European researchers suggest that their findings may help teachers and health professionals to identify children who are particularly at risk of developing certain problems.
Around one in every 100 people is mixed-handed. The study looked at nearly 8,000 children, 87 of whom were mixed-handed, and found that mixed-handed 7- and 8-year old children were twice as likely as their right-handed peers to have difficulties with language and to perform poorly in school.
When they reached 15 or 16, mixed-handed adolescents were also at twice the risk of having symptoms of attention deficit/hyperactivity disorder (ADHD). They were also likely to have more severe symptoms of ADHD than their right-handed counterparts.
It is estimated that ADHD affects between 3 to 9 percent of school-aged children and young people.
The adolescents also reported having greater difficulties with language than those who were left- or right-handed. This is in line with earlier studies that have linked mixed-handedness with dyslexia.
Little is known about what makes people mixed-handed but it is known that handedness is linked to the hemispheres in the brain. Previous research has shown that where a person’s natural preference is for using their right hand, the left hemisphere of their brain is more dominant.
Some researchers have suggested that mixed-handedness indicates that the pattern of dominance is not that which is typically seen in most people, i.e. it is less clear that one hemisphere is dominant over the other.
One study has suggested that ADHD is linked to having a weaker function in the right hemisphere of the brain, which could help explain why some of the mixed-handed students in today’s study had symptoms of ADHD.
Dr. Alina Rodriguez, the lead researcher on the study from the School of Public Health at Imperial College London, said: “Mixed-handedness is intriguing – we don’t know why some people prefer to make use of both hands when most people use only one.
“Our study is interesting because it suggests that some children who are mixed-handed experience greater difficulties in school than their left- and right-handed friends. We think that there are differences in the brain that might explain these difficulties, but there needs to be more research.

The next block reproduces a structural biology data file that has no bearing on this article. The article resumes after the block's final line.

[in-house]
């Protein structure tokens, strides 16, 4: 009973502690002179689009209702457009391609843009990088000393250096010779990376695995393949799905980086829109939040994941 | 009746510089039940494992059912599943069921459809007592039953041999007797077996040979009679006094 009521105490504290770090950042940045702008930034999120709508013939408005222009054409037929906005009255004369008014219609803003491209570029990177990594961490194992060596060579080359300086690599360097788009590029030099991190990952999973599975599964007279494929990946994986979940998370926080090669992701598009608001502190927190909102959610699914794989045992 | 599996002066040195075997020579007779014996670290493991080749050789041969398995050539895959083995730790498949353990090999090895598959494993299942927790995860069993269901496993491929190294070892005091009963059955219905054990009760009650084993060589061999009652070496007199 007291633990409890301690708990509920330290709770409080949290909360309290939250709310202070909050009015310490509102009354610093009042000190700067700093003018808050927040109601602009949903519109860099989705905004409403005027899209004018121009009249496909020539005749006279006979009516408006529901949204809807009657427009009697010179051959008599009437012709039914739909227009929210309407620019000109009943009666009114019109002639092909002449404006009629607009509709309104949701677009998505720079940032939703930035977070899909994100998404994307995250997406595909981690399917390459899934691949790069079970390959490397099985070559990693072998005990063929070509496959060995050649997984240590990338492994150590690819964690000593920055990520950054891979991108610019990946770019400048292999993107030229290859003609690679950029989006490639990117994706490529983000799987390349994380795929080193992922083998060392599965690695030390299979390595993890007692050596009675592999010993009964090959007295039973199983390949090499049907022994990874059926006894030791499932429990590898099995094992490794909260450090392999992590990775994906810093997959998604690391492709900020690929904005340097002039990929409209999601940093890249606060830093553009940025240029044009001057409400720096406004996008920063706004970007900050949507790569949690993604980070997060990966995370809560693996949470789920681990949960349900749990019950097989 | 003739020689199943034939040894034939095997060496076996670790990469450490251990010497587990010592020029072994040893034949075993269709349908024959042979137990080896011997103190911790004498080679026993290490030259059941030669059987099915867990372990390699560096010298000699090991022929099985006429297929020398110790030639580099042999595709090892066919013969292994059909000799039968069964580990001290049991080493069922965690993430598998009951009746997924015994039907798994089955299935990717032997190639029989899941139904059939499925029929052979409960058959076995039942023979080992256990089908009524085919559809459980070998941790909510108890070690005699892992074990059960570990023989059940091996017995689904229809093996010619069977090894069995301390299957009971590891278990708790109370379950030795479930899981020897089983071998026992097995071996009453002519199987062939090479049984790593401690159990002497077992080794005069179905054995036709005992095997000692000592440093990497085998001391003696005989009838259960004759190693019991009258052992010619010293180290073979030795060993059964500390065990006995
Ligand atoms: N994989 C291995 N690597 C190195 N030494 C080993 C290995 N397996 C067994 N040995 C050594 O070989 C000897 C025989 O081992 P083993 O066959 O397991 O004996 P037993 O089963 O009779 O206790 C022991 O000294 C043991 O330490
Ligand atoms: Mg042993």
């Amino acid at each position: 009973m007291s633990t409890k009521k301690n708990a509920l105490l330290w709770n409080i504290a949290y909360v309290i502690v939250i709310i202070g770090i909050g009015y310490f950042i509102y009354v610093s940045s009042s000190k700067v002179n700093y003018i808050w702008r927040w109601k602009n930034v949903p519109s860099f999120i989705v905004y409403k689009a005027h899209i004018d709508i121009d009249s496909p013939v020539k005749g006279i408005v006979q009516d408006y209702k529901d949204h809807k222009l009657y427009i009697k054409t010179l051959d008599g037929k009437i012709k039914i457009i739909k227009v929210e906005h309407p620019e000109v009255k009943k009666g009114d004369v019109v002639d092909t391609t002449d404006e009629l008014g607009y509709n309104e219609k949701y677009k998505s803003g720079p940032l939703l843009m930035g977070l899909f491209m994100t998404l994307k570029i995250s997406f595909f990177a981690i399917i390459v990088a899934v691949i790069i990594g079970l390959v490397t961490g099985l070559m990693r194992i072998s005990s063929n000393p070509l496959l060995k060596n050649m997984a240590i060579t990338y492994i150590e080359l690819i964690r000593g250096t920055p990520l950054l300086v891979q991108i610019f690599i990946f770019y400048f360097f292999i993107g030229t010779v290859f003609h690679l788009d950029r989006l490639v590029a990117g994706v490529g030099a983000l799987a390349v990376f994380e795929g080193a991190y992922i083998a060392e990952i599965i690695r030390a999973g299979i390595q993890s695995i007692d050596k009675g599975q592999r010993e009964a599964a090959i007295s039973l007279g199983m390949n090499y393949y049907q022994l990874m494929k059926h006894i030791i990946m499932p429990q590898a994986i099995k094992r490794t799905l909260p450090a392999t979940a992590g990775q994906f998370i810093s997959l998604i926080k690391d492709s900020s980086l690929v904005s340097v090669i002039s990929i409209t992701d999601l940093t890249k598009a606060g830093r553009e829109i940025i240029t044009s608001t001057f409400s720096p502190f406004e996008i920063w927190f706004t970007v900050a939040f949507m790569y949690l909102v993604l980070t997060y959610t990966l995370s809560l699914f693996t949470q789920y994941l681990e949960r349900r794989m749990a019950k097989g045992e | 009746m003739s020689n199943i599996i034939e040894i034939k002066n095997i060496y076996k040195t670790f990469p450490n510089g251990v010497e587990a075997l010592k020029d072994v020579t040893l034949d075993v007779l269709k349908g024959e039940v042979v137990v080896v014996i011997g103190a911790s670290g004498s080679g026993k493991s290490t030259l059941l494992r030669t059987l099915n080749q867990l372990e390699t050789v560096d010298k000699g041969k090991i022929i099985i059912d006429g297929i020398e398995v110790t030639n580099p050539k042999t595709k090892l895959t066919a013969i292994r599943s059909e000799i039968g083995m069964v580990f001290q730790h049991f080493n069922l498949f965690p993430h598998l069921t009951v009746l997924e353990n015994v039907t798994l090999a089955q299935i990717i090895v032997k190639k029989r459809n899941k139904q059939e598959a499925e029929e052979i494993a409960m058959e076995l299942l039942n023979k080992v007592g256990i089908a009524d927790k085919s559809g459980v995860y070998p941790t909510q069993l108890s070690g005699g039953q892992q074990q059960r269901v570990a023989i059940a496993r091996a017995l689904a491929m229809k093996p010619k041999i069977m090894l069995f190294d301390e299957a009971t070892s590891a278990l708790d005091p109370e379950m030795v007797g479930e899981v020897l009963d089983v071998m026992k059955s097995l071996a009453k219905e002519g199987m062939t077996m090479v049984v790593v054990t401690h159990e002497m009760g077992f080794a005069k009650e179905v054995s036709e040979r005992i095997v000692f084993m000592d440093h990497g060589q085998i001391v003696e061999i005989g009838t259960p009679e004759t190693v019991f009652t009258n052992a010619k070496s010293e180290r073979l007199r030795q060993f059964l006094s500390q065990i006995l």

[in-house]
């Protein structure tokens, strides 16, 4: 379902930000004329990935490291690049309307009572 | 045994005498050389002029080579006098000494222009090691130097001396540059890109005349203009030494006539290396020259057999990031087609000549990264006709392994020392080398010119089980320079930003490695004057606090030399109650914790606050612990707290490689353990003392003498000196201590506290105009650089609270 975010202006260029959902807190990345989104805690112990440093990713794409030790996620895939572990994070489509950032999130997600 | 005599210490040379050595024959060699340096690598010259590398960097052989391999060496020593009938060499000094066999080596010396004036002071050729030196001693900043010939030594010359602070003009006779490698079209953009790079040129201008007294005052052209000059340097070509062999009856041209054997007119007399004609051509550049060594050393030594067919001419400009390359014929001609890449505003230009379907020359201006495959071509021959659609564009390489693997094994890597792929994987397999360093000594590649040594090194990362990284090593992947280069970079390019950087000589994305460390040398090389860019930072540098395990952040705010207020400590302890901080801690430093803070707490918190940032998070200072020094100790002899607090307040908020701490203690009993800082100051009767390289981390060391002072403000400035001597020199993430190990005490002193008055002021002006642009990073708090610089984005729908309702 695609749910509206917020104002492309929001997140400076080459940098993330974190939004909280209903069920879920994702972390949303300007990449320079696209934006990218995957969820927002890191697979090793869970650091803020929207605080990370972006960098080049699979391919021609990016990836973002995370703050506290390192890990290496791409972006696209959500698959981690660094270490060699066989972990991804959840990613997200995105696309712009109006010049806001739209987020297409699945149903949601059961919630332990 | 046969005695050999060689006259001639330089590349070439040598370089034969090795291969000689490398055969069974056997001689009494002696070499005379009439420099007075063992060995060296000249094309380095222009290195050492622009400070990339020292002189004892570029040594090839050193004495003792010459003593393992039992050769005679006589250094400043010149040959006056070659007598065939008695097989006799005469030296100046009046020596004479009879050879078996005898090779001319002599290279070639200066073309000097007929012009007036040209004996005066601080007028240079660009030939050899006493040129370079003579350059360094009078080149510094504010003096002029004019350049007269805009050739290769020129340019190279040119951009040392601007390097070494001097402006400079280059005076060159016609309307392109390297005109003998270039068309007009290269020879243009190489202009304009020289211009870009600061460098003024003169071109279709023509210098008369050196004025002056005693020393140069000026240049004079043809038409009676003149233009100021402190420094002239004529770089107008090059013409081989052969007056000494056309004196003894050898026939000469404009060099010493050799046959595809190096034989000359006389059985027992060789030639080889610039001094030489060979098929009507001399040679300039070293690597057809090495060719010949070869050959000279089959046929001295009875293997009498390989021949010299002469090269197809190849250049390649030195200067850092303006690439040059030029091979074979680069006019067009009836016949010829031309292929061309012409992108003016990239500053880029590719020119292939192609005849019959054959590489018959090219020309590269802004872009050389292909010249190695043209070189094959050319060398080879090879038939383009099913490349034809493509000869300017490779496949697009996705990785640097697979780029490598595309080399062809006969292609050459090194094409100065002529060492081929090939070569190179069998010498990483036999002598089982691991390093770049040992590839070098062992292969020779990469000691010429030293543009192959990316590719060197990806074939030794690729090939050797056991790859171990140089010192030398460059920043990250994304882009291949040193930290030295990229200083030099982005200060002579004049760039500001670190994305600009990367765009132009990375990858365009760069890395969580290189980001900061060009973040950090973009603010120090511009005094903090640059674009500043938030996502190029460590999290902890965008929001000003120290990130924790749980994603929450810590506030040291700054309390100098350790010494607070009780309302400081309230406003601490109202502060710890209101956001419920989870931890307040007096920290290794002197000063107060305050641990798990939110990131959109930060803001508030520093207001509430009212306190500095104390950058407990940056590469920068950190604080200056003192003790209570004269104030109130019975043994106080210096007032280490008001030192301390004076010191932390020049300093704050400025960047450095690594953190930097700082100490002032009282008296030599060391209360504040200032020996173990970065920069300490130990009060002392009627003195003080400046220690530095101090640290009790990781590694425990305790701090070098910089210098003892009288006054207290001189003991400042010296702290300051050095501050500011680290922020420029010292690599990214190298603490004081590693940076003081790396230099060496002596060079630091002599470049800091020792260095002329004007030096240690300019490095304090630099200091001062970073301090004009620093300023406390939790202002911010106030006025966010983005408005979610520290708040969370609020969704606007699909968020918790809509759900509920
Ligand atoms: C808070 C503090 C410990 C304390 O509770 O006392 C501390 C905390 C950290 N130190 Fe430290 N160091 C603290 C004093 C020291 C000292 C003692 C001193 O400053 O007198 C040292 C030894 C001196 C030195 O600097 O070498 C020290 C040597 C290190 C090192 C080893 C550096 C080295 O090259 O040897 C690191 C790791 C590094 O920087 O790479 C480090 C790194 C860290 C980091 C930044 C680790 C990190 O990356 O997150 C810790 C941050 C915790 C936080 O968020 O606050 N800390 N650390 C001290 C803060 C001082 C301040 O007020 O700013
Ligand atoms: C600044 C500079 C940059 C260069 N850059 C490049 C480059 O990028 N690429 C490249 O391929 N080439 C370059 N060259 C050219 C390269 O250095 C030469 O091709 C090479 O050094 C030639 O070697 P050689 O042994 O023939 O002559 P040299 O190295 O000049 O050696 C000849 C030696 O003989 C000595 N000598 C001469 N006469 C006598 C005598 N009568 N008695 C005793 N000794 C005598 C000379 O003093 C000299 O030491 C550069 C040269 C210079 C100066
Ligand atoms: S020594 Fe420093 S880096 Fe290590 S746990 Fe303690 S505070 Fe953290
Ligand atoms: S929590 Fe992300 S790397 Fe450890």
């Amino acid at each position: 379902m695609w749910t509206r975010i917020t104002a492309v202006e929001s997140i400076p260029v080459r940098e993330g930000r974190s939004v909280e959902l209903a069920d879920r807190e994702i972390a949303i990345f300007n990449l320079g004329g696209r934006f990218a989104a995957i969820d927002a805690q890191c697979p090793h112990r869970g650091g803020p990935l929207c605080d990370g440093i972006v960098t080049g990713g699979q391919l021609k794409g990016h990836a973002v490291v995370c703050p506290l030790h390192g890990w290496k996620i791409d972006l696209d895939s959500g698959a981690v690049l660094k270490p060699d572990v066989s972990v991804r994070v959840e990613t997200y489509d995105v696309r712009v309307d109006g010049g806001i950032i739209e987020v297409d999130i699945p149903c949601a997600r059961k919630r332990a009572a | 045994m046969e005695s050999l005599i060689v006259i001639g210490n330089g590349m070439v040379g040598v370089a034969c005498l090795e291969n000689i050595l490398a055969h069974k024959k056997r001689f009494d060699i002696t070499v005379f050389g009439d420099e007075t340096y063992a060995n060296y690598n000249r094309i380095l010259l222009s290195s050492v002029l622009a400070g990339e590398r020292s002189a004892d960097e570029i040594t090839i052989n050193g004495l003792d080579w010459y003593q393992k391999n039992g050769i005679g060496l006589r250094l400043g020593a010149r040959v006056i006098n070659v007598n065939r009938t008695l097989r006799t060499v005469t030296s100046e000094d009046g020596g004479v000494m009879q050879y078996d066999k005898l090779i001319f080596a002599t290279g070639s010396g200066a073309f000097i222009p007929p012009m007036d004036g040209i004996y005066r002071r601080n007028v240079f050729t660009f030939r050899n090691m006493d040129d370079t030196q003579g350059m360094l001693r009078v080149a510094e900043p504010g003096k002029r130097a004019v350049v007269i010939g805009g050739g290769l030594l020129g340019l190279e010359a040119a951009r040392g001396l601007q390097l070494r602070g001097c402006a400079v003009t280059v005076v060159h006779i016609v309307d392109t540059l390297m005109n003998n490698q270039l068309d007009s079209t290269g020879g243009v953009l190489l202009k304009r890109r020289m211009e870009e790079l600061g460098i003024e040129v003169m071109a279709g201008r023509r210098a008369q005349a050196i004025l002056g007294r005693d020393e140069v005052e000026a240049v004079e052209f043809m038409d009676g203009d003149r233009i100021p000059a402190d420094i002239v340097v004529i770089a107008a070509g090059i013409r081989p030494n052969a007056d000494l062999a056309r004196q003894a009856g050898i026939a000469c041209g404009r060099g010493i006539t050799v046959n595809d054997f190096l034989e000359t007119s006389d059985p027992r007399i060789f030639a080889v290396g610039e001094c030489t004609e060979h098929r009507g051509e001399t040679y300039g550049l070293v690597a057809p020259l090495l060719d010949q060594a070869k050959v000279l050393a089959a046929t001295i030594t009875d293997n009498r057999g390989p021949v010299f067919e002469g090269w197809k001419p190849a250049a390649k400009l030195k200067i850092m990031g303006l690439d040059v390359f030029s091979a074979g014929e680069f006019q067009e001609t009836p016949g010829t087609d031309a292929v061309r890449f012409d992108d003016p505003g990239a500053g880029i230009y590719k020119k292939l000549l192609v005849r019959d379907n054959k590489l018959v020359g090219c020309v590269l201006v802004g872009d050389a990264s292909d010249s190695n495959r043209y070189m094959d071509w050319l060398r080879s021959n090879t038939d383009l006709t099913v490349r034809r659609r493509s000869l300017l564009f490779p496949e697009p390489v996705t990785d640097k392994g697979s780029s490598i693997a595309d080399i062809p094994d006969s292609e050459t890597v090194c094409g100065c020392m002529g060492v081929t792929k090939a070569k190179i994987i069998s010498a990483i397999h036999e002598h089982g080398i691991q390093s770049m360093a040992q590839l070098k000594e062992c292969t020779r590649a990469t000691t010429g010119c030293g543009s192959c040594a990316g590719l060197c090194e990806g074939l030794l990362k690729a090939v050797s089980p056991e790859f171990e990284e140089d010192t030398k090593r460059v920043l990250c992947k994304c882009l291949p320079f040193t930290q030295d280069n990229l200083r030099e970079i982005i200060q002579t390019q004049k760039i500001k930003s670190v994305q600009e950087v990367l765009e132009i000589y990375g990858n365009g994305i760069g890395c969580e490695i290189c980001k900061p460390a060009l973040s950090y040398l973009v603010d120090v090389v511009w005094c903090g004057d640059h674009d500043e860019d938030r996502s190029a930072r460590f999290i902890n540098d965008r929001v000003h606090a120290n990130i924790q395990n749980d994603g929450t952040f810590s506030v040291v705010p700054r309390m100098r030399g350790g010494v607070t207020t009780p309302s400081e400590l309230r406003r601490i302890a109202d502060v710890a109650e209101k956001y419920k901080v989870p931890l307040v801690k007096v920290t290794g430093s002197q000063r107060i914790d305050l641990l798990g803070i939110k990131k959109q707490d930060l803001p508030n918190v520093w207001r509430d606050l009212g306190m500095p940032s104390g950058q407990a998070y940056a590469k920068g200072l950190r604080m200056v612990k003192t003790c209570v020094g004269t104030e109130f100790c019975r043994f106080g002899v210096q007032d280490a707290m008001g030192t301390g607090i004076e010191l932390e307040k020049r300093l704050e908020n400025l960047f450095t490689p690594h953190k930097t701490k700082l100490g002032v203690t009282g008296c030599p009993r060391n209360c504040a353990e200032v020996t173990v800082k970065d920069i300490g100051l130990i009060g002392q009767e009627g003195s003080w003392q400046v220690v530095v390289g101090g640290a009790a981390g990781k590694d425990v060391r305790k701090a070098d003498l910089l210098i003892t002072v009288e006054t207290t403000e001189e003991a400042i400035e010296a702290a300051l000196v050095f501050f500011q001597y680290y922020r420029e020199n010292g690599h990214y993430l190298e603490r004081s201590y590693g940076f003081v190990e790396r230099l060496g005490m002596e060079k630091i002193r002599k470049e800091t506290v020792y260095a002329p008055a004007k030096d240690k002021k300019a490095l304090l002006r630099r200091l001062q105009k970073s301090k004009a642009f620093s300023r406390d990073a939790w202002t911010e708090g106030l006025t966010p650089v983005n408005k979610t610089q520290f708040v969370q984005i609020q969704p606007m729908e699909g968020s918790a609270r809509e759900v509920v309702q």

“Because mixed-handedness is such a rare condition, the number of mixed-handed children we were able to study was relatively small, but our results are statistically and clinically significant. That said, our results should not be taken to mean that all children who are mixed-handed will have problems at school or develop ADHD. We found that mixed-handed children and adolescents were at a higher risk of having certain problems, but we’d like to stress that most of the mixed-handed children we followed didn’t have any of these difficulties,” added Dr. Rodriguez.
To study the effects of mixed-handedness, Dr. Rodriguez and her colleagues looked at prospective data from a cohort of 7,871 children from Northern Finland. Using questionnaires, the researchers assessed the children when they reached 7 to 8 years of age and again at 15 to 16 years of age.
When the children were aged 8, the researchers asked parents and teachers to assess their linguistic abilities, scholastic performance and behavior. The teachers reported whether children had difficulties in reading, writing or mathematics and rated the children’s academic performance as below average, average or above average.
The adolescents’ parents and the adolescents themselves completed followup questionnaires when they were 15-16 years of age, with the children evaluating their school performance in relation to their peers and the parents assessing their children’s behavior, on a questionnaire that is widely used to identify ADHD symptoms.
The study is published in the peer-reviewed journal Pediatrics.
Source: Imperial College London